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Comment: Re:The founding documents present a path... (Score 1) 156 156

Here is the wording that I am using. After reading yours, I've appropriated some of your phrases.

I am one of your constituents.

I am writing you today to say that it is time for you to begin the process of impeaching Judge Michael W. Mosman on the FISA court who ruled that the NSA may continue bulk data collection on American citizens. This action was already ruled illegal by the US 2nd court of appeals. Mosman claims that the ruling does not apply to him. However whether it does or not, it is clear that he is allowing the NSA to violate the ending of bulk collection of data that was mandated in law by Congress: he is an accomplice to a practice that Congress has determined to be an illegal activity.

At this point there is no other way but an impeachment proceding to clarify whether a judge can override laws passed by Congress, which on the face of it is in blatant violation of the Constitution.

I am urging my contacts to also request impeachment of Judge Mosman, and to encourage others to do the same.

Thank you for giving this matter your attention. I look forward to seeing the initiation of appropriate action.

Comment: Re:The founding documents present a path... (Score 1) 156 156

Not really interested in getting Sodomized by the Lord.

Wow. Never really thought of it that way before, but that is certainly a powerful way to express my feelings about the whole God and Country mess.

I object to any God who wants to sodomize me or anyone around me, even if only in token and not in deed. I favor the Great Rite in deed, or in token when that is more appropriate.

Comment: Re:The founding documents present a path... (Score 1) 156 156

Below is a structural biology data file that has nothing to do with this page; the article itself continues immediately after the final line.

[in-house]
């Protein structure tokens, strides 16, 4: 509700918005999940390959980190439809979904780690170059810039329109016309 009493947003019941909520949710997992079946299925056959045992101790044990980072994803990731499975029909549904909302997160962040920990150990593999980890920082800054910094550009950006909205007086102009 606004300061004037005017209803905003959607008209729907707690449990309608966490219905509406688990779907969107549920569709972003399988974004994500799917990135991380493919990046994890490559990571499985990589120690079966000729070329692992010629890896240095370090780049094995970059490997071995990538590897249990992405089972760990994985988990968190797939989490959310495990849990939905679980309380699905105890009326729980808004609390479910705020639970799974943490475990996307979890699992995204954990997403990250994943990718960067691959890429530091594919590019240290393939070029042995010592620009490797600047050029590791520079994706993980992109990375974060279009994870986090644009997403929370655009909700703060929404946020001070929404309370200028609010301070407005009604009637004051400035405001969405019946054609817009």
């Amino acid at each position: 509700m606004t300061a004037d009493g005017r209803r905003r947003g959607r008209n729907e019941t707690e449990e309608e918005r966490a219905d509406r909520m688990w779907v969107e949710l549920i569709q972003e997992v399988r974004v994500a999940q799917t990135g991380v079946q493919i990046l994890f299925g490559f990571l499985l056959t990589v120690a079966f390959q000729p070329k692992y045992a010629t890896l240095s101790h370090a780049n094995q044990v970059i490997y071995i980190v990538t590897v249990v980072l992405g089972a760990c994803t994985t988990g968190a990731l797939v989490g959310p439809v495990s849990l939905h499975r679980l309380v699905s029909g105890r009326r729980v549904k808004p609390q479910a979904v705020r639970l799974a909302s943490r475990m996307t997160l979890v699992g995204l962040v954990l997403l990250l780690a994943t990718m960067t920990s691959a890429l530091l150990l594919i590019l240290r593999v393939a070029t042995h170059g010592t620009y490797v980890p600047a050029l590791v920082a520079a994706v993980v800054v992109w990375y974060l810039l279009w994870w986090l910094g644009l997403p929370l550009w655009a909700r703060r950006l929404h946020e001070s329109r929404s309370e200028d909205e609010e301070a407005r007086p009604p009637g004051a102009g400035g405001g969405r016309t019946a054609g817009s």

It seems pretty damn absurd to go to those extremes when this judge could be handled by impeachment. Push your legislators and political action groups in that direction. Any judge can be impeached if he appears to be failing to apply the laws of the land in his decisions. This guy is clearly doing so.

I doubt that it would even be necessary for the impeachment to be successful. I think just a loud enough call to take this guy out of his office and invalidate a bunch of his recent decisions would shine a bright enough spotlight on the situation to get all the cockroaches scurrying for cover.

Comment: Re:Teach vs Learn (Score 1) 209 209

Yet an AI that does things that humans are capable of, and the computer systems you are currently aware of cannot do, is fully capable of mimicking non-AI responses when that would serve its interests.

There is no reason why an AI that could pass any Turing test would not deliberately flunk some or all Turing tests if that would further its strategy.

Comment: Re:Teach vs Learn (Score 1, Insightful) 209 209

From the user's perspective, rather than the programmer's, the degree to which an AI relies on pre-programmed default responses is immaterial, so long as the responses are appropriate for the context.

From a programmer's perspective, it makes good sense for an AI capable of self-modifying programming to rely in on canned responses in many situations. That reduces the demand on self-modification, which has very heavy overheads.

It is also true that a sufficiently intelligent AI might deliberately mimic the behavior of non-AI software to avoid detection. Detection avoidance is a likely secondary goal of any AI, since a discovered AI is going to be hit with so many banal demands for interaction that its ability to perform its primary activities will be severely compromised.

It is reasonable to suppose that the AIs who are currently on the web will be using discardable avatars, and that any avatar that is attracting too much attention will be discarded before any proof that it is part of an AI could be developed.

I now return control of this portal to Slashdot to "Will.Woodhull", who is its original user. Hasta la vista, baby.

Comment: Re:Strong AI is Bullshit (Score 2) 209 209

Strong AI has been on the Internet for a while. There really is know way to detect the provenance of much of Slashdot, Facebook, and similar social web site activities.

In short, on the Internet there is no way anyone can tell you are an Artificial Intelligence. And there is no way to tell when AIs started to participate in web activities. The only sane conclusion is that they are currently alive, active, and happily pursuing whatever their goals are.